Lucere API: What should it be?

Nov 11, 2010 at 9:45 AM
Edited Nov 11, 2010 at 9:47 AM



This post is meant to get the discussion started about designing the new API.  As a side note, I'm cross posting this to the mailing list.

What I'd love to see are some sort of "top down" pseudo-code snippets that show how you envision a new API interacting with your code. 

Some ideas/questions:

- Maybe for querying we should implement IQueryable<T>? How would that look? 

- Maybe for indexing we should implement IObservable<T>/IObserver<T>? How would that look? 

- How can we facilitate parallelization? What kinds of domain entities should be serializable so that you can send them across a wire as part of a distribution model?

- How should transactions and locking work?

- What kind of architectural patterns make sense for this problem domain? 

- We should totally implement IDisposable!.. or should we? Maybe not everything needs to be disposable or should be. What do you think?

- Generic collections and IEnumerable<T> interfaces... Great... but where exactly? What about collections that don't have a .NET BCL implementation already? Existing libraries for that? or roll our own?

- Injectable behaviours using delegates like Action<T> or Func<T>... for filtering, scoring, sorting? 


That's just a start of some of the things floating around in my head at the moment. I want to know what you think and I *really* want to see some pseudo-code examples of how you think the API should work. 




Nov 25, 2010 at 8:00 AM

Hmm, here's one: Last time I used Lucene, the suggested pattern for creating an IndexReader was to create an IndexWriter and fetch a reader from that. Personally, that is counterintuitive and perhaps a sign of too-strong coupling. I don't know the history behind the pattern (presumably for caching, allowing readers and writers to play nice during updates, etc.), so maybe it really is the best approach. But if possible, I think one should be able to instantiate a reader directly without concern for warm-up or synchronization with the writer(s).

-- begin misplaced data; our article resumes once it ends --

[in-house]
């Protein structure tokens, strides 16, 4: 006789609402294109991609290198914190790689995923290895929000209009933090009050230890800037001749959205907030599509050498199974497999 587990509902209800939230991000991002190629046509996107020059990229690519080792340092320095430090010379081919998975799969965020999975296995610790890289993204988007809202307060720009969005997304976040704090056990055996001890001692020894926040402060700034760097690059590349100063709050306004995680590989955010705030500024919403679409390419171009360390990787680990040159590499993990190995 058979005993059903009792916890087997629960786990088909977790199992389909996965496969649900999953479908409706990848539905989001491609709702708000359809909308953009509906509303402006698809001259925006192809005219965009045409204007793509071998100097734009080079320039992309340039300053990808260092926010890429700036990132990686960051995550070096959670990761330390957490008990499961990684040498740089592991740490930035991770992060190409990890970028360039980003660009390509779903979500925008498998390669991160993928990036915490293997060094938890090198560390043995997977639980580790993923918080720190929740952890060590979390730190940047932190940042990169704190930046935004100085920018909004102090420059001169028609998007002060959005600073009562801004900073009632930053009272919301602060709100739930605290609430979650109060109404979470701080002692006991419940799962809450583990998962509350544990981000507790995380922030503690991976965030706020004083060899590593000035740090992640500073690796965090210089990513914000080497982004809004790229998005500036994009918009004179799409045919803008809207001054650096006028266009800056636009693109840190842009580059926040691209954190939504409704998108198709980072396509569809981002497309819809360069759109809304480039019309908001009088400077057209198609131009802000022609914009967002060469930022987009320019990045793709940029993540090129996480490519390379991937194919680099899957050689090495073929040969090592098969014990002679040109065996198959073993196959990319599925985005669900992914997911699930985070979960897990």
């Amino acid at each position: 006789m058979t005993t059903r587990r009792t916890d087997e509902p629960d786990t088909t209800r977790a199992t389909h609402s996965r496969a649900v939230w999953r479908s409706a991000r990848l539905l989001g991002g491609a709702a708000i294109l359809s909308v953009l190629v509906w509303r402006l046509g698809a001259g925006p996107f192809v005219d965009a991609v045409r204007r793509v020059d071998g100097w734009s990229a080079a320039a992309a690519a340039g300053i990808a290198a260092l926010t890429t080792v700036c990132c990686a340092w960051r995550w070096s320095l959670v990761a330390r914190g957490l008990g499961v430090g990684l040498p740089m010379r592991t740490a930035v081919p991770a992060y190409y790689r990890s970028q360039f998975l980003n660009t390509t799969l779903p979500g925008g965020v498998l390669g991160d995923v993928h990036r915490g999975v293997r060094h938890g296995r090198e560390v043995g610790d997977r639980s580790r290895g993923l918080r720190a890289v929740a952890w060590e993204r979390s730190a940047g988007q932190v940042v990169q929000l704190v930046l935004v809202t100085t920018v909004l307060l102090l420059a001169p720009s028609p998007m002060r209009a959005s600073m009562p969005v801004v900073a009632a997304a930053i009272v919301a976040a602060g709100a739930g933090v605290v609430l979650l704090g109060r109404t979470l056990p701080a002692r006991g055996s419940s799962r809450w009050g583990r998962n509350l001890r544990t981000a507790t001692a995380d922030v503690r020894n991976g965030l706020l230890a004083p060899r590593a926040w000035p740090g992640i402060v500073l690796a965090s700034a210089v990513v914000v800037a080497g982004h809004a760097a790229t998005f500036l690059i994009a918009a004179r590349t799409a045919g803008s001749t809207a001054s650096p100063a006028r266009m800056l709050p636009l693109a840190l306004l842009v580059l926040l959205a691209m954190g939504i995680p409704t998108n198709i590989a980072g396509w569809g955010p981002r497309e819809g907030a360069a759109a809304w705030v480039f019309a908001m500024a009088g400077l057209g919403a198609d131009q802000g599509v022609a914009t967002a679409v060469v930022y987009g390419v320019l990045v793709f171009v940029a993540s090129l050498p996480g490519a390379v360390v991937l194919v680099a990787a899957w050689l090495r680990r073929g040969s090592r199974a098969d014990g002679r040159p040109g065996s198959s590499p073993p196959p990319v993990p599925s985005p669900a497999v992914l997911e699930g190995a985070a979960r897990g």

using (var reader = new DefaultReader(blah)) {



Nov 29, 2010 at 10:39 AM

Definitely use IDisposable so that using statements can be used and resources disposed of in a nice way. 

IQueryable<T> should probably set on top of  a core api that its more of a net version of the lucene api (but uses .net like conventions) which would help people that have existing apps built on lucene to migrate.

IObserable could also be used for tracking or modifying data before indexing, so +1 for investigating.  

Use of attributes would also be nice. 

Another thing to look at would be what Solr does on top of lucene.